The threat of "peak water" should be considered as big a threat – and opportunity – as the threat of peak oil.
But investors who want to capitalize on the coming water crisis will have to contend with the unique economics of the world's most fundamental resource, according to Peter Gleick, noted water expert and president of the Oakland, Calif.-based Pacific Institute.
It's not that the world is running out of water per se, Gleick told an audience Wednesday at the Cleantech Investor Summit in Palm Springs. Rather, "We may run out of the ecological value that water provides," he said, by depleting ancient underground aquifers, overdrawing the world's major rivers and contaminating the limited fresh water available in certain parts of the world.
That's not just a problem for the more than one billion people worldwide that lack access to safe drinking water, or the two-fifths of the world that lacks access to adequate sanitation services, he said.
It's also a threat to businesses that rely on clean and abundant water – and every business, from agriculture to semiconductor manufacturing, needs water, he said. Beijing, China recently banned new water-intensive industries from the city because of a severe water shortage, he said.
"What companies once thought of as a minor cost may no longer be a minor cost," he said.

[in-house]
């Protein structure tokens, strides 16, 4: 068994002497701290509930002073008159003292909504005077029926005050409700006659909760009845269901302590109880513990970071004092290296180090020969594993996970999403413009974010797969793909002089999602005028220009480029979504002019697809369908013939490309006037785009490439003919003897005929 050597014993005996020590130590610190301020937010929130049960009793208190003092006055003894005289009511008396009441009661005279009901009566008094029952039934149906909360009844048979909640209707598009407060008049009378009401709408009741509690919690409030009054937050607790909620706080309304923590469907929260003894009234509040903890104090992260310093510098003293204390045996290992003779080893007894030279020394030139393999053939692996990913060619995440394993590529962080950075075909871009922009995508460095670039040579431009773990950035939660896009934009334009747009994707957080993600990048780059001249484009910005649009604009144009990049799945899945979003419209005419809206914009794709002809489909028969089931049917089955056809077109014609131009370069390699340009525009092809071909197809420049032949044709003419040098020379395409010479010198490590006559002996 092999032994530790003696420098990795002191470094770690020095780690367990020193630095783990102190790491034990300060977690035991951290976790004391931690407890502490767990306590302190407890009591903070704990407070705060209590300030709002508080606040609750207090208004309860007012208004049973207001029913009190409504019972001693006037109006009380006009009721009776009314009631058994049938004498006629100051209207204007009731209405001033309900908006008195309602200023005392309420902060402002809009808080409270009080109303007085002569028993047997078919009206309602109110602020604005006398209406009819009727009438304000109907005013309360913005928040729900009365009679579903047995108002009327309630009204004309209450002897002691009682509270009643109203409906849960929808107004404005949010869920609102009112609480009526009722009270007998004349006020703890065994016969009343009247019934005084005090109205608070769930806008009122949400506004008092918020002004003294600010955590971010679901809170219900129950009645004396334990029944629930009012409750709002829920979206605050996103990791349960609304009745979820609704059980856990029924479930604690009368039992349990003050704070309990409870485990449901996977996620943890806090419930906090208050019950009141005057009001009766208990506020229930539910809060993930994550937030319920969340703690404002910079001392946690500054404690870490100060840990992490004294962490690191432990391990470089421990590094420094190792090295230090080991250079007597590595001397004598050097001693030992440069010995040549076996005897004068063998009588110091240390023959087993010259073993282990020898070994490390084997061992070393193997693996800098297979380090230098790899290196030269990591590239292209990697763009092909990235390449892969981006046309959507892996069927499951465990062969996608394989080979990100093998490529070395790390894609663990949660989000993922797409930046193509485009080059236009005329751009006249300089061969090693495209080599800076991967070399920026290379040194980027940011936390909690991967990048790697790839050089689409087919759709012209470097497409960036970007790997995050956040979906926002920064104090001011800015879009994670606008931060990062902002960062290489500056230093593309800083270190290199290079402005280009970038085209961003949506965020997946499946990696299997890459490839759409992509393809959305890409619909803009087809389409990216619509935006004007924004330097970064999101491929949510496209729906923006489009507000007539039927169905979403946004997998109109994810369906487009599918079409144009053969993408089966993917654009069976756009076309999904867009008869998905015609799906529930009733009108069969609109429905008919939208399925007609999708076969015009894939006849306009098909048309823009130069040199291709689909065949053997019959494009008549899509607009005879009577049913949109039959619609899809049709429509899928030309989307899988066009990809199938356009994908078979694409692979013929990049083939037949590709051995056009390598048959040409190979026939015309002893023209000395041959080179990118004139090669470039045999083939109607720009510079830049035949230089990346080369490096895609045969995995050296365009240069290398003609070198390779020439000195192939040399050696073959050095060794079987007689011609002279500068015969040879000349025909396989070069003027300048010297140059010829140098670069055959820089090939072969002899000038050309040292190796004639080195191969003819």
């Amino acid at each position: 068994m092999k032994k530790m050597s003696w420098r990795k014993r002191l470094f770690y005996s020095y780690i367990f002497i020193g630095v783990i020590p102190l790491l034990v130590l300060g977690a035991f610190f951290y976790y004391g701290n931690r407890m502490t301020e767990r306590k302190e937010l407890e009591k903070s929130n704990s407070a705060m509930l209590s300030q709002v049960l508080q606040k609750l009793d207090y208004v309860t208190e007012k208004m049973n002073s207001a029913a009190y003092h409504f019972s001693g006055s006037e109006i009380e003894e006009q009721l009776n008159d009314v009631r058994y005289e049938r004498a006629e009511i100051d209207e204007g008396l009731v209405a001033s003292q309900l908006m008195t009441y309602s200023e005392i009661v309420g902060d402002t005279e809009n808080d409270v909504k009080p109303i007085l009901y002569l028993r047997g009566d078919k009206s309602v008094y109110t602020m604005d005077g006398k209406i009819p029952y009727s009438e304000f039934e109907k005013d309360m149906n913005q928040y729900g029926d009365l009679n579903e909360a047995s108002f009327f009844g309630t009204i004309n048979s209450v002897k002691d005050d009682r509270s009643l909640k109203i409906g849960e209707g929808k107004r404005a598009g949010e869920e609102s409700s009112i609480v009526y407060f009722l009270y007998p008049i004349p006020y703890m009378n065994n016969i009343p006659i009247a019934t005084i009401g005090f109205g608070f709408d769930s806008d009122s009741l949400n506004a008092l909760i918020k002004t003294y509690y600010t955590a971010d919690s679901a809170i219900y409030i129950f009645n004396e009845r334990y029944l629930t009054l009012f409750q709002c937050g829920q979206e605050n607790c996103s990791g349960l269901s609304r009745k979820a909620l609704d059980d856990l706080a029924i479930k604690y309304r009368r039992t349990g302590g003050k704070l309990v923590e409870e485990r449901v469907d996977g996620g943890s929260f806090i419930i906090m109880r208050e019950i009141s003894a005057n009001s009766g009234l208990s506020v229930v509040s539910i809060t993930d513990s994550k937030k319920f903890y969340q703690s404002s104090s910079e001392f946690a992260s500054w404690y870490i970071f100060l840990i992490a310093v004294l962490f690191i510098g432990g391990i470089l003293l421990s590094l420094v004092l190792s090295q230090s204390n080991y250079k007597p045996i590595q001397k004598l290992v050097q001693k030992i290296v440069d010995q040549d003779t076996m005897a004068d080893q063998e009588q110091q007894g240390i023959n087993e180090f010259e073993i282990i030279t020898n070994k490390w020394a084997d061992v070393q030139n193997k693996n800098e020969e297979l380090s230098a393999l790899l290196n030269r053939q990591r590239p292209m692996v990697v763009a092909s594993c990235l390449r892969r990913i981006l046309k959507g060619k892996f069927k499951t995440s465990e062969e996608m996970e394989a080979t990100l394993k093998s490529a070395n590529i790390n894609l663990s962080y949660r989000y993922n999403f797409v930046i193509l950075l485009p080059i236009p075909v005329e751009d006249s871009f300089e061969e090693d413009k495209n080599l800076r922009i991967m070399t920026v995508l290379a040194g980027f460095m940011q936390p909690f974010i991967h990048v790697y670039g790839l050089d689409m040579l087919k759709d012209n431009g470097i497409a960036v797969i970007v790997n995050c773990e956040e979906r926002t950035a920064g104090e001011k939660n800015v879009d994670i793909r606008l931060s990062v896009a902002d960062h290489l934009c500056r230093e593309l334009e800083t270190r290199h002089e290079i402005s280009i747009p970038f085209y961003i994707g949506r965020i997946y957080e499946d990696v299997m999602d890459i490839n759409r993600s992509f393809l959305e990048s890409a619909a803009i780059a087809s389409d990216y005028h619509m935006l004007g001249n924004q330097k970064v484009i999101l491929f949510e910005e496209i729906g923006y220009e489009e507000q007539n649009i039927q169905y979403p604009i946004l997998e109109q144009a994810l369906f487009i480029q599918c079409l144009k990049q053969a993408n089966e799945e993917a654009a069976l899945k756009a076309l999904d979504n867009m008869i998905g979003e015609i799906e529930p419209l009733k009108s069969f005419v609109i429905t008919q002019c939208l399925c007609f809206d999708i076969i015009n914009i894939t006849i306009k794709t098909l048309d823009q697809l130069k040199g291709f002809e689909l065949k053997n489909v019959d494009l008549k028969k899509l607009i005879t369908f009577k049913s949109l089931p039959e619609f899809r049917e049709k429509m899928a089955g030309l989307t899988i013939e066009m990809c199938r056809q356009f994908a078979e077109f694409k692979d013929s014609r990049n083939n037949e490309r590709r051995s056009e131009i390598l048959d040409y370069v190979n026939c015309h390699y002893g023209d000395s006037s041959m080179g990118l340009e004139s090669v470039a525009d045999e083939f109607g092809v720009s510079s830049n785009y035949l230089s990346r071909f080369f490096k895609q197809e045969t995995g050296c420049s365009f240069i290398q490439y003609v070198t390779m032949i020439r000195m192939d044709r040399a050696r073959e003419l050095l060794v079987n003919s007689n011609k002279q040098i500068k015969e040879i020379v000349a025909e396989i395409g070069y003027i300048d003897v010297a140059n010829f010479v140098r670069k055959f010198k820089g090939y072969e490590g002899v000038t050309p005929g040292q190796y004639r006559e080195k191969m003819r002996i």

But what he called a coming water crisis also represents an opportunity for the $400 billion to $500 billion water industry, he said (see A Guide to the Water World).
But there's a fundamental problem for venture capitalists wanting to invest in water, he added – and that's the price of water.
"People don't pay for water, or they don't pay enough for water, and that makes it hard to invest and get returns," Gleick said in an interview before his speech. At the same time, "It's very difficult to raise the price of water politically" in areas where people live on less than $1 a day.
Meaning: "What you don't want is a smart, high-tech system that's incredibly effective, but breaks down or can't be managed in a village in Africa," he said. "People in the clean tech world should spend more time thinking about cheap, simple ways of doing the things they do."
Some of his suggestions?
"There are enormous opportunities for end-use [conservation] devices, from water use in homes to drip irrigation in fields," he said. Small-scale water treatment systems for small communities could also be useful, he said (see WaterHealth Lands $10M for UV Water Purification).
"There are also opportunities in real-time water testing and monitoring," he said. "There are new contaminants we have to worry about and low-level contaminants that we've never previously detected," such as traces of pharmaceuticals that are now showing up in drinking water supplies.
In his speech, Gleick also suggested a different approach to thinking about water infrastructure, which has traditionally been a matter of huge dams, reclamation projects and centralized water treatment systems.
"Infrastructure in the United States might also mean, 30 million front-loading washing machines that save water and energy, and do a better job of washing your clothes," he said.
Gleick was on Wired magazine's "15 people the next president should listen to" list, so it's possible his ideas will get some traction as the federal government considers how to stimulate the economy by investing in the country's infrastructure.